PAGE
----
How is bulimia treated

Bulimia

15 to 25% of all anorexics later develop bulimia. A transition from eating-vomiting addiction to anorexia, on the other hand, is less common. In most cases, the disease begins with a strict diet, followed by binge eating and countermeasures such as vomiting or the abuse of laxatives. Very few start bulimia directly with eating and vomiting. On average, those affected live with the eating disorder for 5 years before they seek psychotherapy. The pronounced feelings of shame and guilt and the misconception that you can stop vomiting yourself at any time, if you just want to, are reasons for starting therapy late. The chances of recovery of bulimia nervosa decrease with the following starting factors:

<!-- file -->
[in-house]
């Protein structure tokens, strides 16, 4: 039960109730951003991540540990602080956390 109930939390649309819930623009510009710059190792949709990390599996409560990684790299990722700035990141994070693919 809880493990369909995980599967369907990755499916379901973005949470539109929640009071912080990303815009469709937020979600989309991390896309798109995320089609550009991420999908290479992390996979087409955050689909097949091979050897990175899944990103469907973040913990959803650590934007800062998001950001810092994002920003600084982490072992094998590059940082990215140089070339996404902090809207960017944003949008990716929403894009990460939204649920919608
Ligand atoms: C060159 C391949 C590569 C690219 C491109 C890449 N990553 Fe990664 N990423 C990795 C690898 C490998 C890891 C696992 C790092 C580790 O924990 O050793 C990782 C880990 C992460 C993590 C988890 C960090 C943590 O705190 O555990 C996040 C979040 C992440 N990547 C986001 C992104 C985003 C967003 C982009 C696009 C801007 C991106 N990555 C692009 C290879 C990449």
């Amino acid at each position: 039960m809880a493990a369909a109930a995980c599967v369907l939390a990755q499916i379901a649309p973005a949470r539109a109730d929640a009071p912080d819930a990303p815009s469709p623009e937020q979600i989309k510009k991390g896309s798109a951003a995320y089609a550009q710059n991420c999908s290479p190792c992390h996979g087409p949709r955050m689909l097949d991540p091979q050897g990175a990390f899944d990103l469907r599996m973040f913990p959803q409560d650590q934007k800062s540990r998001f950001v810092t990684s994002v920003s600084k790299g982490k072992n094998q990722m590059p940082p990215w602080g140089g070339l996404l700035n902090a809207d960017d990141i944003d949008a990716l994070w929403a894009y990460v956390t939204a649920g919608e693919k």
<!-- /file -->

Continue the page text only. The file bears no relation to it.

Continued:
• Older age (from 30) when the disease breaks out
  • Long duration of illness before starting therapy
  • Combination of bulimia and anorexia or multiple changes between the two clinical pictures
  • Broken family relationships
  • Treatments canceled several times

 

Patients experience a recurring cycle of addiction, a vicious circle that they find difficult to escape without help: Diets (which are the starting point for all forms of eating disorders) and restrained eating are followed by loss of control and food cravings, which result in binge eating with subsequent feelings of guilt, shame and the Fear of weight gain.